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Trump Scheduled to Meet Hungarian Leader Orbán at Mar-a-Lago in Upcoming Week

The two conservative leaders have frequently complimented each other.

Former President Donald Trump will meet privately with Hungary Prime Minister Viktor Orbán at Mar-a-Lago next week, a source with Mr. Orban’s team confirmed to The Epoch Times.

Over the last few years, the Republican frontrunner and Mr. Orbán have frequently praised each other.

Throughout the 2024 election campaign trail, the Republican frontrunner has described the Hungarian leader as a critical figure in the worldwide conservative movement.

At a Jan. 20 New Hampshire rally, President Trump called him “a great man” and a “great leader” in Europe.

“He is the Prime Minister of Hungary. He is a very great leader, a very strong man. Some people don’t like him because he’s too strong,” he said.

This past summer, President Trump championed Mr. Orbán as “a great leader and man.”

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“The wonderful people of Hungary are lucky to have him!” he wrote on Truth Social.

Mr. Orbán, who served as prime minister from 1998 to 2002 and then returned to the position in 2010, has shared the same level of admiration.

In May 2023, the Hungarian conservative spoke to Republicans and European allies at the second annual meeting of the Conservative Political Action Coalition (CPAC) Europe in Budapest. During his prepared remarks, Mr. Orbán stated there would not have been a military conflict in Eastern Europe if President Trump were in office.

“I’m sure if President Trump would be the president, there would be no war in Ukraine and Europe,” he said. “Come back, Mr. President. Make America great again and bring us peace.”

The prime minister decried liberalism as a “virus,” slammed “woke culture,” and rejected the “LGBTQ lobby.”

“Hungary is actually an incubator where experiments are done on the future of conservative policies. Hungary is the place where we didn’t just talk about defeating the progressives and liberals and causing a conservative Christian political turn, but we actually did it,” Mr. Orbán said.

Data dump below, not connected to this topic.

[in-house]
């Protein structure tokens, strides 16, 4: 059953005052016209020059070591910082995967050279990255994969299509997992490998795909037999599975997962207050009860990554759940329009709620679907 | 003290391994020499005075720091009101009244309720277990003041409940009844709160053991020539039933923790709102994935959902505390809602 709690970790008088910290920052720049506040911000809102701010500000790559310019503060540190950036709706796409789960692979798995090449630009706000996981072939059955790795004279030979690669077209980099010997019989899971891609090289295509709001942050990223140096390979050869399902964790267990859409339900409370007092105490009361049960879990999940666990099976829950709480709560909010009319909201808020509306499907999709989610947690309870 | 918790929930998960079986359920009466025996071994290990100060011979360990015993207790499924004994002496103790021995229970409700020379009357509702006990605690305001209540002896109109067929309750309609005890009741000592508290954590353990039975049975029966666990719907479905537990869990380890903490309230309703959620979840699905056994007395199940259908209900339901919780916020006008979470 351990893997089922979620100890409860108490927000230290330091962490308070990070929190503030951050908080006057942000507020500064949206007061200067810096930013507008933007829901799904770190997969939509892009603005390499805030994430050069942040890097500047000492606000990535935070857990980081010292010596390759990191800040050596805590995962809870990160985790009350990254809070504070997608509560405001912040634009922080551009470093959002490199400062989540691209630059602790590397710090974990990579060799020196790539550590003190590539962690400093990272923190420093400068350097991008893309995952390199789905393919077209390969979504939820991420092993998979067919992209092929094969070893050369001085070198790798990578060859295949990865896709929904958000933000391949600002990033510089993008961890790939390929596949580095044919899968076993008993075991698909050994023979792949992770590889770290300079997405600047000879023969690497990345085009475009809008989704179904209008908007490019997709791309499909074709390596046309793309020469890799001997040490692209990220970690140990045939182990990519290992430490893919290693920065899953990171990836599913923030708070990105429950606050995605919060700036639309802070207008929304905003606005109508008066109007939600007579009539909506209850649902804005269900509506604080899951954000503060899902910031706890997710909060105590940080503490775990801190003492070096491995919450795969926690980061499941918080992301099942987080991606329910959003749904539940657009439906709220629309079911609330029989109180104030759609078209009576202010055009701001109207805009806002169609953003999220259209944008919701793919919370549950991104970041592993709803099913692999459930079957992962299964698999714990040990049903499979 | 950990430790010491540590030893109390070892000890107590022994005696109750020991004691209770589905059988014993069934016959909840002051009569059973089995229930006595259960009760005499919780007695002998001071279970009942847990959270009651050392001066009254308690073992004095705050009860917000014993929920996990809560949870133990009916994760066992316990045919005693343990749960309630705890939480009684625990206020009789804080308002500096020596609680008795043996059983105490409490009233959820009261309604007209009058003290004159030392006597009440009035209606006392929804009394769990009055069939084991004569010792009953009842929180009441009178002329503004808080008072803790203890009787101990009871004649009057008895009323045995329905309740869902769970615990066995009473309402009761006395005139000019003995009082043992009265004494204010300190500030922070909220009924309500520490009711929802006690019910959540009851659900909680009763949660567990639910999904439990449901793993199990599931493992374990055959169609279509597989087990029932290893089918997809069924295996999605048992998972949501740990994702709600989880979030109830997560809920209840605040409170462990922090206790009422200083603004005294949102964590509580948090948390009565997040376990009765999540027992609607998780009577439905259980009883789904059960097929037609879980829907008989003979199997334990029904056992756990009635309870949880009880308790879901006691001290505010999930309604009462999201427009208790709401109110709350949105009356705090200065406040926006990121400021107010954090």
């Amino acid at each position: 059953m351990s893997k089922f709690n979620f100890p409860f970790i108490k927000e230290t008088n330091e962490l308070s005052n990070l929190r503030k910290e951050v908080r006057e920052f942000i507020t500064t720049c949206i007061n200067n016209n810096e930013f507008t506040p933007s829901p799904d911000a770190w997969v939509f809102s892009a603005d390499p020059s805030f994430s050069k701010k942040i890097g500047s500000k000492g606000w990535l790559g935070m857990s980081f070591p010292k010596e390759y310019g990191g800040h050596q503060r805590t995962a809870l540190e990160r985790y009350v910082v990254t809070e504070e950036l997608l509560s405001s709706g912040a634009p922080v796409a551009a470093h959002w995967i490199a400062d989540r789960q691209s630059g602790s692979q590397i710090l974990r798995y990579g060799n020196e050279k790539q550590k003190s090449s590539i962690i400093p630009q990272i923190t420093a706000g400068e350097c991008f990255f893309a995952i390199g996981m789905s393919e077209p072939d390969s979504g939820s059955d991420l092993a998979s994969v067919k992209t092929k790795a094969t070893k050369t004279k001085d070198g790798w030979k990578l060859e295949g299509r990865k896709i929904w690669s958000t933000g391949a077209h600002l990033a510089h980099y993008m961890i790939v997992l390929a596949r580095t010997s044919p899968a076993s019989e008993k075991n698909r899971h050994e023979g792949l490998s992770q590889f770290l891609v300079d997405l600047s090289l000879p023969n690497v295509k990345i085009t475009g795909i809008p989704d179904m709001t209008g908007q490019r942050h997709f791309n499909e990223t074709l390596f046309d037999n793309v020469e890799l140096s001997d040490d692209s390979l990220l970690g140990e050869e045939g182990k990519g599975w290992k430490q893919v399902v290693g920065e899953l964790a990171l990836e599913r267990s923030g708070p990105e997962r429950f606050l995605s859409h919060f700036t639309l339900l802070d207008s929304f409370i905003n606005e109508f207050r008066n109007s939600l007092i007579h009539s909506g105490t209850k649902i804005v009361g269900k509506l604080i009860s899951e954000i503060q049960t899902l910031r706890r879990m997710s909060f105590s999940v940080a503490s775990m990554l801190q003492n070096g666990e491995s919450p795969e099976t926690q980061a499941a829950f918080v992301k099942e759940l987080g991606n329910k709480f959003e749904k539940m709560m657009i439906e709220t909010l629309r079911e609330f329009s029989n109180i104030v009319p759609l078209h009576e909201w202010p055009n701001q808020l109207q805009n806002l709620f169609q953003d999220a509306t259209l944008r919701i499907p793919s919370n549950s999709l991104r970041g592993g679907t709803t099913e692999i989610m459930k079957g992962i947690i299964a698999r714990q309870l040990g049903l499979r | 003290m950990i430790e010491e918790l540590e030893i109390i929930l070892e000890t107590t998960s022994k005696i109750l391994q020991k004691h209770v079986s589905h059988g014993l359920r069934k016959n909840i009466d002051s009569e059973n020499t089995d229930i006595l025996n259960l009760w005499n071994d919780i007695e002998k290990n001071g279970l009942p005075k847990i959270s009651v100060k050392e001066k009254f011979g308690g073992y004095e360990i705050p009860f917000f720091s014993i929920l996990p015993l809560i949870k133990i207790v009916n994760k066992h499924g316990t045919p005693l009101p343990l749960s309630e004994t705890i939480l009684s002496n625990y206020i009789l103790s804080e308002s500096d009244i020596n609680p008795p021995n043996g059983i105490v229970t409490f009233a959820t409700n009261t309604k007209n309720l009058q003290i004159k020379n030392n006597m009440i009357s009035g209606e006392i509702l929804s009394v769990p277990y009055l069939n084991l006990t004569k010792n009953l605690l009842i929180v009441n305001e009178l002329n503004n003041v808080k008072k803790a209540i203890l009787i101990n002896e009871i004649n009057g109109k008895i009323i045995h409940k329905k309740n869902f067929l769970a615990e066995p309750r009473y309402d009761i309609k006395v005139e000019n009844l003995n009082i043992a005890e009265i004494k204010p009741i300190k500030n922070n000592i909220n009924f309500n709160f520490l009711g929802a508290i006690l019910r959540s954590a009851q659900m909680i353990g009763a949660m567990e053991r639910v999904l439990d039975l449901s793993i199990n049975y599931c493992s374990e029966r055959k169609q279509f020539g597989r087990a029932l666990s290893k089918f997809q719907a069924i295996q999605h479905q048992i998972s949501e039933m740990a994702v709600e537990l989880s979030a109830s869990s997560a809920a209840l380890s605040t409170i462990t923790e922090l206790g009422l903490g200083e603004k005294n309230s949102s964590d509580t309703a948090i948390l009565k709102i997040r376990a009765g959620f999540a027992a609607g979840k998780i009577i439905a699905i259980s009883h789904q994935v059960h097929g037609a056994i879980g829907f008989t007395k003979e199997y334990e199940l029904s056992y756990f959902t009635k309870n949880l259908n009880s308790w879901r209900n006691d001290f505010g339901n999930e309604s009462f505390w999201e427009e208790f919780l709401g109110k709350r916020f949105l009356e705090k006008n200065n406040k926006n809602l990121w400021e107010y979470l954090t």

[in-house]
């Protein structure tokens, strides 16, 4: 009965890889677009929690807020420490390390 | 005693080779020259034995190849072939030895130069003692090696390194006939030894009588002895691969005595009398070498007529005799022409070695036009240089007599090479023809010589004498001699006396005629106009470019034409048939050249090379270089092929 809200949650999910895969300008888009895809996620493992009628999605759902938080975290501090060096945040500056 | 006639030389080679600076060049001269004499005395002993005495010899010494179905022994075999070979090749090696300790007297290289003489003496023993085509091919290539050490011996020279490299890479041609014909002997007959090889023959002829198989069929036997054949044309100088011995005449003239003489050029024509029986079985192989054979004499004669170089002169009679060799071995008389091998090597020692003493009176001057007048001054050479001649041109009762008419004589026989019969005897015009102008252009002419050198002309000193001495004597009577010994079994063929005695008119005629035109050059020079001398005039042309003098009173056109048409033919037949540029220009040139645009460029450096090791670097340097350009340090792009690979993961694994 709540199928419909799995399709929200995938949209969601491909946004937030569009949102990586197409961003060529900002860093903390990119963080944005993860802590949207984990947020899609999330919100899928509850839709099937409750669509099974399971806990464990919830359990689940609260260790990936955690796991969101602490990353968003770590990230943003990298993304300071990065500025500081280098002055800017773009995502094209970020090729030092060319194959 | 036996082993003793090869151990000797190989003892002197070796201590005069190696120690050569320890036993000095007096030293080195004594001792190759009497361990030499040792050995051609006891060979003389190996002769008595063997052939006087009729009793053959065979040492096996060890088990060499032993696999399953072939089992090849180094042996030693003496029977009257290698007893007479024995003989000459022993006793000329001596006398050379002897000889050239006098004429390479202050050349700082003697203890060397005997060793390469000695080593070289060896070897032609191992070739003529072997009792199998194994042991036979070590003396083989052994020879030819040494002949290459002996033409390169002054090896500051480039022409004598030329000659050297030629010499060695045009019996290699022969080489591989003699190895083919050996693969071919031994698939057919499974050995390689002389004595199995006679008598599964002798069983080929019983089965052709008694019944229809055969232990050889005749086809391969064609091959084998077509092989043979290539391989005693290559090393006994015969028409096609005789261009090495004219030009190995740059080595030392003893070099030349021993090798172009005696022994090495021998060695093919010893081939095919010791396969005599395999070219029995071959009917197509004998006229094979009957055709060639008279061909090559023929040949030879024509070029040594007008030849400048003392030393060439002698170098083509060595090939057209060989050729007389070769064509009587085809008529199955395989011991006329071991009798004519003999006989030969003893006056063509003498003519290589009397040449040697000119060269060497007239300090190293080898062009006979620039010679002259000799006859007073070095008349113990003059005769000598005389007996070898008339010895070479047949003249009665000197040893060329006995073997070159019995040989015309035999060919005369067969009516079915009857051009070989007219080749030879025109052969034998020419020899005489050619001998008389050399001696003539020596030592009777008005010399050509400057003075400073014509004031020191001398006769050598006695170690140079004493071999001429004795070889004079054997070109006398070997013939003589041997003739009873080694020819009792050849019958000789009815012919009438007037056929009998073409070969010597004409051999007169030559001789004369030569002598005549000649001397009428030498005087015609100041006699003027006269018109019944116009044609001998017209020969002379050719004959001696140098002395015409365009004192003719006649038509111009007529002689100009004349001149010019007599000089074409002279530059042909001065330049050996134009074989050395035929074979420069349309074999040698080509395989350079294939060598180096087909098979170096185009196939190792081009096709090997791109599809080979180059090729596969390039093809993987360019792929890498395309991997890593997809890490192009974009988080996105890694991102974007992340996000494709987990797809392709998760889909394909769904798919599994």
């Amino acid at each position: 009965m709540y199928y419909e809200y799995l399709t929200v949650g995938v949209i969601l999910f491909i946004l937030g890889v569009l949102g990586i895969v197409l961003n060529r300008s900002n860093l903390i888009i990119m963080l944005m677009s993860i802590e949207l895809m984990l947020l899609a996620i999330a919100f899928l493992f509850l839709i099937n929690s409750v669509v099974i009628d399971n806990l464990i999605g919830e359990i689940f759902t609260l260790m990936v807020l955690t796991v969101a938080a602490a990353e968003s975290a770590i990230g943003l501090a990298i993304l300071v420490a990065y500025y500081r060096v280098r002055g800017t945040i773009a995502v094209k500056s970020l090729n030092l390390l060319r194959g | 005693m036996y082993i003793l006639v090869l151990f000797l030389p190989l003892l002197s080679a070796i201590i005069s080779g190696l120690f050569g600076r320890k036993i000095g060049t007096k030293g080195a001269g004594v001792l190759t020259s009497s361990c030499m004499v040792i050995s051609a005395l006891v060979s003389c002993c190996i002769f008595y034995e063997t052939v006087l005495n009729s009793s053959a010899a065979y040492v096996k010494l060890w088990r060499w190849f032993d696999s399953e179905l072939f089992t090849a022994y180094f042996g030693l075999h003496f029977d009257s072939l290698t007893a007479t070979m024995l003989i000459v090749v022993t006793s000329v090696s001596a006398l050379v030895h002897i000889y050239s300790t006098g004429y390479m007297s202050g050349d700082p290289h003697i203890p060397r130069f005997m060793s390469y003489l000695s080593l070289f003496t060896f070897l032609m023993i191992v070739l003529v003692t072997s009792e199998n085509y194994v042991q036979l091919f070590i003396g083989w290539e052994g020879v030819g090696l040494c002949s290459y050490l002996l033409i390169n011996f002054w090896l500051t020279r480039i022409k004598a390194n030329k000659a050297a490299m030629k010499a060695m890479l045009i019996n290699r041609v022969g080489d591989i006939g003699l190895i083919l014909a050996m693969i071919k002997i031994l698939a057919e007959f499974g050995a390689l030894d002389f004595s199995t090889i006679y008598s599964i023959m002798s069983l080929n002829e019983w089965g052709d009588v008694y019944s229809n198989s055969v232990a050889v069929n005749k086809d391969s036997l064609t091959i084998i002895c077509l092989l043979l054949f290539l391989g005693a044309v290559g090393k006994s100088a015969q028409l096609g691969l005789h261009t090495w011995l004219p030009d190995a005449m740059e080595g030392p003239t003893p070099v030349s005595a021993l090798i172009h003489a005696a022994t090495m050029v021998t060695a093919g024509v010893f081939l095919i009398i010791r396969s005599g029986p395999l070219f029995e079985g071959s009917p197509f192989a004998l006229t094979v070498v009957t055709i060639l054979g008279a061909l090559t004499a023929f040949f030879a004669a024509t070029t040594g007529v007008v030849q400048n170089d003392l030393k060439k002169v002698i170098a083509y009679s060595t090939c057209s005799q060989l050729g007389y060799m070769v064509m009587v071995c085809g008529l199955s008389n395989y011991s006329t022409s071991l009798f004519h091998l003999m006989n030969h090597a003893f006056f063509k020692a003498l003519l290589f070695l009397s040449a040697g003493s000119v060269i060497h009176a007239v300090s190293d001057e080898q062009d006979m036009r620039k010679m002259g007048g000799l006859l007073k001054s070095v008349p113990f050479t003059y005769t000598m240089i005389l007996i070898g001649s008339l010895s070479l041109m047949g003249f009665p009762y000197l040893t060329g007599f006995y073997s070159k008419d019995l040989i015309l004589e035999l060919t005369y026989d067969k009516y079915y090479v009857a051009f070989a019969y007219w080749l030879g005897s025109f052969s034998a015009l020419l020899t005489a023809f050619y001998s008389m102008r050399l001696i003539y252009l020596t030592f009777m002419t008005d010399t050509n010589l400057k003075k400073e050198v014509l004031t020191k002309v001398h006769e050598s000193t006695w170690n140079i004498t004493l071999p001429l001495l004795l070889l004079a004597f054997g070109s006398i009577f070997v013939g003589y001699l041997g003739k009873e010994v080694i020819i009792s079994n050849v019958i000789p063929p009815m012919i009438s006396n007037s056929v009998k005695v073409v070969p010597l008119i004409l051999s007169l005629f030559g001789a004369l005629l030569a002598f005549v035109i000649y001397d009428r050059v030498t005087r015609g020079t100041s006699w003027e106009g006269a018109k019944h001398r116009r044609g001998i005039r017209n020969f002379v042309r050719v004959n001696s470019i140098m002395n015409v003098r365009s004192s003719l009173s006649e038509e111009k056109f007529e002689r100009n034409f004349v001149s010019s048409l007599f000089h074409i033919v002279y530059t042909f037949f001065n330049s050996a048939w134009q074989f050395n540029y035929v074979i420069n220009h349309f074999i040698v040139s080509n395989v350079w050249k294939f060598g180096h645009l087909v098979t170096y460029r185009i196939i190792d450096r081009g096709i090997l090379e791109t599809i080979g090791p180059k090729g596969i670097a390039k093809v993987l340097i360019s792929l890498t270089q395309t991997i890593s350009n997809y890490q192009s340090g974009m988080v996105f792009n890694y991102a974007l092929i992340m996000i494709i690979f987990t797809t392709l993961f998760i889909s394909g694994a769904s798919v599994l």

This past spring, Mr. Orbán urged the GOP challenger to “keep on fighting” following the first set of charges filed against the billionaire real estate mogul.

Their last face-to-face meeting was in 2022 at President Trump’s New Jersey golf club.

“Great spending time with my friend, Viktor Orbán, the Prime Minister of Hungary. We discussed many interesting topics—few people know as much about what is going on in the world today. We were also celebrating his great electoral victory in April,” President Trump wrote on his social media account.

Criticisms Over Ukraine

Mr. Orbán has faced a flood of criticism over many of his positions.

Critics have complained about Mr. Orbán’s government behaving in an authoritarian manner by clamping down on the free press, migration, political dissent, and LGBTQ people.

Russian President Vladimir Putin (R) and Hungarian Prime Minister Viktor Orban pose for a photo prior to their talks on the sidelines of the Belt and Road Forum in Beijing on Oct. 17, 2023. (Grigory Sysoyev/Sputnik, Kremlin Pool Photo via AP)
Russian President Vladimir Putin (R) and Hungarian Prime Minister Viktor Orban pose for a photo prior to their talks on the sidelines of the Belt and Road Forum in Beijing on Oct. 17, 2023. (Grigory Sysoyev/Sputnik, Kremlin Pool Photo via AP)

The Hungarian leader’s frequent criticisms of Ukraine have captured the most attention and condemnation from Western governments and media. Mr. Orbán has conceded that Kyiv cannot win the war and allies should pursue an immediate ceasefire after negotiations.

In December, Mr. Orbán warned that his government, led by the Fidesz party, will have many opportunities to halt Ukraine’s process of joining the European Union.

Speaking with Hungarian state radio, the prime minister admitted that he would “not hesitate for a moment if the financial and economic consequences of this bad decision will be paid by the Hungarians.”

He also asserted that the EU was attempting to prolong the war, adding that giving more funding to Ukraine was “an immediate violation of [Hungary’s] interests.”

“The situation in Ukraine is bad, so no more money should be sent to the war,” he said. “The war should be stopped, and there should be a cease-fire and peace talks. Instead, now they want to give money to keep the war going.”

A chorus of U.S. officials has likened Mr. Orbán as a leader who “embraces” Russian President Vladimir Putin and disregards Hungary’s NATO allies.

“That disregard is evident when the [Hungarian] prime minister embraces Putin, when his government threatens to hold up crucially needed aid to its neighbor, Ukraine, while Ukrainian men, women, and children are murdered by war criminals,” said David Pressman, the U.S. Ambassador to Hungary, during a December American Chamber of Commerce event in Budapest.

Despite months of blocking membership, Hungary’s parliament voted on Feb. 26 to ratify Sweden’s bid to join NATO. The historically neutral Scandinavian country applied to join the military alliance nearly two years ago.

Swedish Prime Minister Ulf Kristersson called the ratification a “historic day” and a “big step” after two centuries of neutrality.

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